In an era where superhero movies seem to get darker every year, Superman 2 is a joy to behold, as are all performances of the movie’s somewhat ham-fisted screenplay.  Gene Hackman’s Lex Luthor is completely goofy, wearing brightly-colored oversized suits as he talks about his disdain for “life, liberty, and the pursuit of happiness.”  Hackman’s Luthor more than twice refers to himself as “the greatest criminal mastermind the world has ever known.”  While I don’t believe that a great criminal mastermind would go around telling everybody about it, the comic relief  Hackman delivers is the perfect counterpoint to the romance of Clark Kent (Christopher Reeve) and Lois Lane (Margot Kidder).

As the movie begins, Clark pines after Lois from afar, even when the two are sent in disguise as newlyweds to investigate tourism scams at Niagara Falls.  Kidder and Reeve do a splendid job of convincing the audience that their attraction is mutual, and when Clark finally admits that he is Superman, Ms. Lane’s eyes swoon with an unbridled desire.  Seeing Superman and Lois Lane lay next to each other in their marital bed (presumably) having consummated their feelings, the fifteen-year-old boy in everyone jumps for joy.  Joy is the word that first leaps to mind considering Superman 2, as it imbues every frame with childlike laughter.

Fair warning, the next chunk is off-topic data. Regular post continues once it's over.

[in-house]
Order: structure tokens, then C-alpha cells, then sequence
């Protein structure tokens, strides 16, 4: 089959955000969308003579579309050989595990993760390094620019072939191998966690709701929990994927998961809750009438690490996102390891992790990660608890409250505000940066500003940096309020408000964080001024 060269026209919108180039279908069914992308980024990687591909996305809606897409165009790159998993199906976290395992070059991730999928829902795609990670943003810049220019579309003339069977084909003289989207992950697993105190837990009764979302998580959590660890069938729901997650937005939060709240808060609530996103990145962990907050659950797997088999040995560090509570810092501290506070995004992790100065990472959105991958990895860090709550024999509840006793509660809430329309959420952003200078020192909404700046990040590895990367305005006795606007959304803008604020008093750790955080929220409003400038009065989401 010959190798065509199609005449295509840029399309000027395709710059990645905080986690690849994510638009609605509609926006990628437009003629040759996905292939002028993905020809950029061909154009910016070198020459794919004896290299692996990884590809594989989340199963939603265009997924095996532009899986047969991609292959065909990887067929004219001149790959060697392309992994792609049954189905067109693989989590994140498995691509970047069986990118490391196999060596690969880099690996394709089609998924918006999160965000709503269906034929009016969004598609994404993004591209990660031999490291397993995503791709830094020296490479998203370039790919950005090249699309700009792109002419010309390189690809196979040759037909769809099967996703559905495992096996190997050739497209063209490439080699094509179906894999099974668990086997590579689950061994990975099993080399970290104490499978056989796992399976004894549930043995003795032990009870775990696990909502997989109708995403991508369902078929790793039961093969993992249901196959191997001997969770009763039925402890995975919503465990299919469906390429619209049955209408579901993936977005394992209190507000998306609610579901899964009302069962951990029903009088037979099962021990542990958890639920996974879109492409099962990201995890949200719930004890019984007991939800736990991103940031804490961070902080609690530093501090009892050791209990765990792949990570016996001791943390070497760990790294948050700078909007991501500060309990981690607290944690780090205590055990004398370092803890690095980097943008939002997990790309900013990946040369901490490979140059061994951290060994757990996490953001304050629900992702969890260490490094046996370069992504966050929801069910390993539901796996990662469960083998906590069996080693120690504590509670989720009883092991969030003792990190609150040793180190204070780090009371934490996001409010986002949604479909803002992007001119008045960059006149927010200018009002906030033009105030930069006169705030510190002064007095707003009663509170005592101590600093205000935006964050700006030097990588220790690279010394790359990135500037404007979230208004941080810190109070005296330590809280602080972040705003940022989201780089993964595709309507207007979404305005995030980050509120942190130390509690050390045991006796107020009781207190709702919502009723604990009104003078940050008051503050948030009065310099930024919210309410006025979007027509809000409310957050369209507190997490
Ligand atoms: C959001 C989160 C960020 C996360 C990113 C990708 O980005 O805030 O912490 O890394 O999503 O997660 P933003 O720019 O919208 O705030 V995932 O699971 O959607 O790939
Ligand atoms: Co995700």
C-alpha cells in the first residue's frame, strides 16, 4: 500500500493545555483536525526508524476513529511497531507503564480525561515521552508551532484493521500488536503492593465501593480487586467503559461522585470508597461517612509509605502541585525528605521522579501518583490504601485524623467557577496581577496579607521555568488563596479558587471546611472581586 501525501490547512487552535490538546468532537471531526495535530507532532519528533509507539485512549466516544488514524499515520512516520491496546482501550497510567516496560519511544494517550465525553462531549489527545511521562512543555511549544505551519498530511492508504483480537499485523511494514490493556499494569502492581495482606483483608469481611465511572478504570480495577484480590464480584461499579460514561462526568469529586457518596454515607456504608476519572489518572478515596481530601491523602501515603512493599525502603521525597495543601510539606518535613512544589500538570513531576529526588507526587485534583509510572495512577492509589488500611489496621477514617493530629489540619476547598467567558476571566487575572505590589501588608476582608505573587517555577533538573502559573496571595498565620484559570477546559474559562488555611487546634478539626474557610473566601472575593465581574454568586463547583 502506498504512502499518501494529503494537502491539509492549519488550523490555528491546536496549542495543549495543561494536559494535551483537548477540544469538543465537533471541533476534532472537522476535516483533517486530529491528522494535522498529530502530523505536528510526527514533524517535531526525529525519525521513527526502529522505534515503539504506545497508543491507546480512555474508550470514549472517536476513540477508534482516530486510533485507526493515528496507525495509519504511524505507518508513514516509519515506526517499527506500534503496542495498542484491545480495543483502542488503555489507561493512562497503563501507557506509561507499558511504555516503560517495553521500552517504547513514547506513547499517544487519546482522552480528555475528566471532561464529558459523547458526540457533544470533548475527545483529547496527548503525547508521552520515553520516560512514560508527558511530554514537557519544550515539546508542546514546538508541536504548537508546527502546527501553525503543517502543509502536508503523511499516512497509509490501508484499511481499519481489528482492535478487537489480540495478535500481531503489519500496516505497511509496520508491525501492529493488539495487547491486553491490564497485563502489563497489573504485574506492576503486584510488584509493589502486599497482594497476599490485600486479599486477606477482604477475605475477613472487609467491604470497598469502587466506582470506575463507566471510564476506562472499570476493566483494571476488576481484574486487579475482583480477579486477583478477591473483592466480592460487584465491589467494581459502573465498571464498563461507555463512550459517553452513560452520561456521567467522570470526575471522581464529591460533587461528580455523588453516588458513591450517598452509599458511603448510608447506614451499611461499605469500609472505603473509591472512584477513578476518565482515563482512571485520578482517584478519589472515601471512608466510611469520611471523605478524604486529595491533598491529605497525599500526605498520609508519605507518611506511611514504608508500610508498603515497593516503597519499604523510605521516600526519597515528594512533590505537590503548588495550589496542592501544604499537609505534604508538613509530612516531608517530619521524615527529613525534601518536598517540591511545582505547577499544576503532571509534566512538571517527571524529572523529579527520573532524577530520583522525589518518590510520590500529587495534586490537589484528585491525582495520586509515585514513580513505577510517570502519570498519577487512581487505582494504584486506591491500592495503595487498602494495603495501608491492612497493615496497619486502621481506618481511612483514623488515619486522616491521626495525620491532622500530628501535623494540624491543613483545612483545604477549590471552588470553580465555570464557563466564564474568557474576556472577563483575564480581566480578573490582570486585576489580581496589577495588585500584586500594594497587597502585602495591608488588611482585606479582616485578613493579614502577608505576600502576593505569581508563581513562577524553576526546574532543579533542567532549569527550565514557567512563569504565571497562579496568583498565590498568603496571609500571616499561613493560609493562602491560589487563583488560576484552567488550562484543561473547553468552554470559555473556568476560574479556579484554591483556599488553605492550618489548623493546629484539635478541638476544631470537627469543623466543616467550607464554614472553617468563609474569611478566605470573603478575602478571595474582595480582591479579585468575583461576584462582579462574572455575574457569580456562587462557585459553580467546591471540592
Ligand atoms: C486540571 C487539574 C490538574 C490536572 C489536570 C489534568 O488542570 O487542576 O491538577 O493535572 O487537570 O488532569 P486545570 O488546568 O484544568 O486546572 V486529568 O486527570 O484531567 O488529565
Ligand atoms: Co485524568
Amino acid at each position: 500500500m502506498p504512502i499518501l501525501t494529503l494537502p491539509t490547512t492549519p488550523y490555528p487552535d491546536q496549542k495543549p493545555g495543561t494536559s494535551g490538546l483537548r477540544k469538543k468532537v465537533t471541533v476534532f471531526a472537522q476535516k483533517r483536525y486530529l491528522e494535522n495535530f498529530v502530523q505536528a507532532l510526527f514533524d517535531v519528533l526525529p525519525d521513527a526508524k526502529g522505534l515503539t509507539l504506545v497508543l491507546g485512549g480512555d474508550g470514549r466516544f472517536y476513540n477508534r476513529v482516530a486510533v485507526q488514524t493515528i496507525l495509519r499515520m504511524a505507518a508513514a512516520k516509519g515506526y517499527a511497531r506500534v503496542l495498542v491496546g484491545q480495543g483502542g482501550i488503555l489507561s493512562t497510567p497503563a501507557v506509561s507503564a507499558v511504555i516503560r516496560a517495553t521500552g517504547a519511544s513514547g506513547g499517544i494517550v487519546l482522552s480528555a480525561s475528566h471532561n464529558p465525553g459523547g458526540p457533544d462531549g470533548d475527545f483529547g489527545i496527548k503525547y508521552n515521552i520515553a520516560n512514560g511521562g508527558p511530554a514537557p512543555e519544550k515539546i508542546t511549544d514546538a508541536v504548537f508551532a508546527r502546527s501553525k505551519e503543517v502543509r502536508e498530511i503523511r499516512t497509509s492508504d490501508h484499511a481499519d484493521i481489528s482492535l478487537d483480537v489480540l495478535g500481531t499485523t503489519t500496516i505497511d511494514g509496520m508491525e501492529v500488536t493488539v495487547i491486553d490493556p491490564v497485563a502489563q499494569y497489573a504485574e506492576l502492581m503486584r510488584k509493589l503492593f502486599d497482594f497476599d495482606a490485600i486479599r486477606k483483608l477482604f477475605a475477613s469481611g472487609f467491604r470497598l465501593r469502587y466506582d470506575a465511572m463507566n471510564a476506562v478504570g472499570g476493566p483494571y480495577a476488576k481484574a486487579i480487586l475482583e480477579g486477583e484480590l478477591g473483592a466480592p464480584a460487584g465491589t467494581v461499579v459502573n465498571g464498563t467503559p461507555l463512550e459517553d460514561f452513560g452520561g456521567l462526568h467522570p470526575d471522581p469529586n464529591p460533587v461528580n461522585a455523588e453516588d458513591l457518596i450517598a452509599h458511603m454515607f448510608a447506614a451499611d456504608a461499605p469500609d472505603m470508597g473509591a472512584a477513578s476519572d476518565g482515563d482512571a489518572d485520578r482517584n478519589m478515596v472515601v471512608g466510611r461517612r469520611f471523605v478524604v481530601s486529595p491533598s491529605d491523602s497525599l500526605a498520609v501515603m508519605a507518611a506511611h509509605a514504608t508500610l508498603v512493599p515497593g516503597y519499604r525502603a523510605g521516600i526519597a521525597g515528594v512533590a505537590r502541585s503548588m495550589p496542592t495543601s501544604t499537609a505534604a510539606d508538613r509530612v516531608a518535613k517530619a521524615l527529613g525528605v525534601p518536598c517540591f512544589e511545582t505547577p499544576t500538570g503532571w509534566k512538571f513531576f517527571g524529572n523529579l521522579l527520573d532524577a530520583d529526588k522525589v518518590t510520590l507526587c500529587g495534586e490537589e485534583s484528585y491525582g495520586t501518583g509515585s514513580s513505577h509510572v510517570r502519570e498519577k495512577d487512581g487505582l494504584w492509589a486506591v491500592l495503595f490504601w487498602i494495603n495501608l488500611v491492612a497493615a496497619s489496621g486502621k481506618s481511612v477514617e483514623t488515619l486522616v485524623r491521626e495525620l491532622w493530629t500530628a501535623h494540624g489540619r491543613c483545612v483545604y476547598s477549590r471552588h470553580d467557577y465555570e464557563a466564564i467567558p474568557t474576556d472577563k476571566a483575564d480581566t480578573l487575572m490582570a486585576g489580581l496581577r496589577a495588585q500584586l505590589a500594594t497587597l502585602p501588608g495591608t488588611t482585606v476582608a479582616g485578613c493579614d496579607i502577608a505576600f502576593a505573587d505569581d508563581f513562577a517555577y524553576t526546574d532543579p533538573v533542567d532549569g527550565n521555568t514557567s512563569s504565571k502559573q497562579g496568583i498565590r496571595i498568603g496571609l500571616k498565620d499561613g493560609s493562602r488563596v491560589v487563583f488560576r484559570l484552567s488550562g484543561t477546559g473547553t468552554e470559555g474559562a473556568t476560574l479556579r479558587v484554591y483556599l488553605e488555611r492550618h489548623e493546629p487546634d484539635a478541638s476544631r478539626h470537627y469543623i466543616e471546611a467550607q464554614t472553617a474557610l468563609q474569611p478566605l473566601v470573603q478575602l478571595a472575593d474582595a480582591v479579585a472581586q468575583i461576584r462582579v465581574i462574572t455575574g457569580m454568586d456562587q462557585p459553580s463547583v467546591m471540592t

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Movie Review: Superman 2 (1980)

Essay: A New Golden Age

In recent years, television’s experienced a glut of truly exceptional programming (no, not everywhere, but bear with me).  This recent onslaught of complex characters, engrossing and unexpected plot lines, as well as genuine emotional connection have shown that television is one of this country’s greatest platforms for modern artistic expression.  In this article, I will focus on three programs, the latter two of which are deadly serious and violent hourlong dramas.  So to start with, I would like to begin with an extremely progressive and transgressive step in the evolution of the half hour sitcom; the final season of 30 Rock.